/ Bittersweet / Barry York

Bittersweet Battle

In the woods behind our home here in western Pennsylvania, we have found another menace in the forest besides the deer ticks. Actually, it is a menace to the forest. It is Celastrus orbiculatus, or "oriental bittersweet." This Asian vine was introduced in the United States back in the mid-19th century for ornamental purposes, but like the kudzu vine of the south has spread in an invasive fashion in northeastern states. Though bluebird watchers and fall wreath makers may disagree, the beauty of the vine is no substitute for its insidious ways. Like a slow-moving army of orcs from Saruman, the bittersweet is killing the woods.

With ropes anywhere from pencil thin to two inches or more in diameter, the bittersweet sends its vines spiraling up the tree trunks of the pines, walnuts, oaks, and maples, reaching heights of thirty feet or more. Shoots branch out, twirling around and smothering branches and limbs. The trees groan under the weight of the bittersweet's canopy, and the thick, twisting tendrils around the trunks seem to squeeze the life right out of the trees. Along the ground, many places have tangled webs of the vine that have choked out native plants, and they block the ability to either walk through or view further into the woods.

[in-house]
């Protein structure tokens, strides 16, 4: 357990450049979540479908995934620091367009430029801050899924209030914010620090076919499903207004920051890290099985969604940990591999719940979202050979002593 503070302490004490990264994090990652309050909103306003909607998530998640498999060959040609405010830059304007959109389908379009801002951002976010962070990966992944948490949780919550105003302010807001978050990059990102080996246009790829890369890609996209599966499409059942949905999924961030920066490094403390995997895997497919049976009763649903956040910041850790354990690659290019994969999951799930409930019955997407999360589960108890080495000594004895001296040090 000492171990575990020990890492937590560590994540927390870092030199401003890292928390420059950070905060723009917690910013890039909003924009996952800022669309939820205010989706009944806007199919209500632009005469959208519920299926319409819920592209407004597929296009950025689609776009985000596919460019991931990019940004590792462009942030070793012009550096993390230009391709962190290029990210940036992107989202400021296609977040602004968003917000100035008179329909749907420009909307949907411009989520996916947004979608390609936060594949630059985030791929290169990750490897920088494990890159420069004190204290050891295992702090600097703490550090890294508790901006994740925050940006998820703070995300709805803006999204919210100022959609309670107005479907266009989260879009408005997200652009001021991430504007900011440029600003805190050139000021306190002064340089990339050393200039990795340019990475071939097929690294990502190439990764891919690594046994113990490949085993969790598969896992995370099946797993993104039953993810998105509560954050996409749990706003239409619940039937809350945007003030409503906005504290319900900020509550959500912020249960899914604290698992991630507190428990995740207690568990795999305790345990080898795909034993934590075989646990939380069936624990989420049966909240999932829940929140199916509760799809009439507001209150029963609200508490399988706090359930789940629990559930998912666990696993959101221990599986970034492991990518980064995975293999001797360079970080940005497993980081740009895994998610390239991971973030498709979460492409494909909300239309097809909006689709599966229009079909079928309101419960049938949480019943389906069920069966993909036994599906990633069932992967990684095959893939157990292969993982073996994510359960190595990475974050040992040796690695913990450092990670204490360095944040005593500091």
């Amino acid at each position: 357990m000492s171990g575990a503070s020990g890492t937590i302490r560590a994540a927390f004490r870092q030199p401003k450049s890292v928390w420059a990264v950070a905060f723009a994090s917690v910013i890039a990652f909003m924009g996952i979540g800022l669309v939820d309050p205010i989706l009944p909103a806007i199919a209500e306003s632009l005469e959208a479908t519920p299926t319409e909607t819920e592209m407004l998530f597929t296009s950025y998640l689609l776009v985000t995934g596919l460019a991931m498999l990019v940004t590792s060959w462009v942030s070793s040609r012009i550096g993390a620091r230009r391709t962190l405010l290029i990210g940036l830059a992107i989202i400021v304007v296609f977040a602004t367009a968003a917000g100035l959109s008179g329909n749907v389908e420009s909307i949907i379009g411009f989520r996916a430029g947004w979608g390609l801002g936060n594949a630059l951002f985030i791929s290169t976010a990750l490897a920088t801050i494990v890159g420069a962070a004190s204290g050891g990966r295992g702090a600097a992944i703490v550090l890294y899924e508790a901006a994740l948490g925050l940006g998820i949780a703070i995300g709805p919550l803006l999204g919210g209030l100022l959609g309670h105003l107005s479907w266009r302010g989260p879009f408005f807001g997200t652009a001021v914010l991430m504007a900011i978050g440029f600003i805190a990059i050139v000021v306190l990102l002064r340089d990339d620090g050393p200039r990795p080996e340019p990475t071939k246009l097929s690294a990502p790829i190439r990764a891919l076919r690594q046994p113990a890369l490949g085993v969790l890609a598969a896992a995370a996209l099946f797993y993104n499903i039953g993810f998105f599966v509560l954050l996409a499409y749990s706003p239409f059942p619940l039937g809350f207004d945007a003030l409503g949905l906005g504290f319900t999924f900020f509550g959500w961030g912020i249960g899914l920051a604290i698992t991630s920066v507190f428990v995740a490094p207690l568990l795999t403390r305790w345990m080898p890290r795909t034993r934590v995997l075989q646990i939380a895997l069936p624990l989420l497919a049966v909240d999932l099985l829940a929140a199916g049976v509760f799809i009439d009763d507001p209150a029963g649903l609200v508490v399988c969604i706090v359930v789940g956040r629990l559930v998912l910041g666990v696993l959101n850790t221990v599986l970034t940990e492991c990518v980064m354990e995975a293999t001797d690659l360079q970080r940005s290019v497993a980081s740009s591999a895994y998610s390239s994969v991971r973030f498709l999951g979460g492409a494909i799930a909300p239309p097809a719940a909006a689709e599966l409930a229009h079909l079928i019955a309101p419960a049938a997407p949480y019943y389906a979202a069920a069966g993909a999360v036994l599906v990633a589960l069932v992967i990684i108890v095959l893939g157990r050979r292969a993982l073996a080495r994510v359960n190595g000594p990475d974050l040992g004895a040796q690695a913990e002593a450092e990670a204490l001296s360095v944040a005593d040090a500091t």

Several solutions to this problem ruled themselves out. As the situation is obviously decades old, I could just leave it and try to enjoy having a bittersweet patch instead of woods. Yet I want to use the woods, and, besides, that approach fails to live up to the dominion mandate. Herbicide helped me blaze a trail through a long patch of it, but using too much would endanger the trees, other vegetation, and my wallet. A few people suggested goats, claiming they would munch down the bittersweet until the ground was clear of it. This answer was supported by my animal-loving youngest and even had a certain charm to it, undoubtedly from some gene passed down from an unknown farming forefather. However, in discussing this with a friend who actually grew up on a goat farm, it sounded like penning and caring for the goats would end up being more work than the only solution left to me, which was my chosen option.

I decided to cut, hack, and, where possible, pull out the stuff by the roots.

What a battle that has turned out to be! Usually a few times a week, for an hour or two here and there, I choose a small area to tackle. Sometimes alone, sometimes with a family member recruited to fight, I approach an ensnared tree, tripping repeatedly over the vine patch covering the ground as I do. Upon reaching the tree, I nip the vines  that have twisted around the trunk as high above my head as possible, revealing black scars on the bark. I pull the lower section of the vines away from the tree, and yank down whatever vines will come that are hanging from the limbs above. However, many of them, strong enough to support my weight, remain.  As I do this work, you can almost hear the tree sighing with its new found freedom, the scars and the tattered skirt of the dying bittersweet left hanging reminders of its former slavery.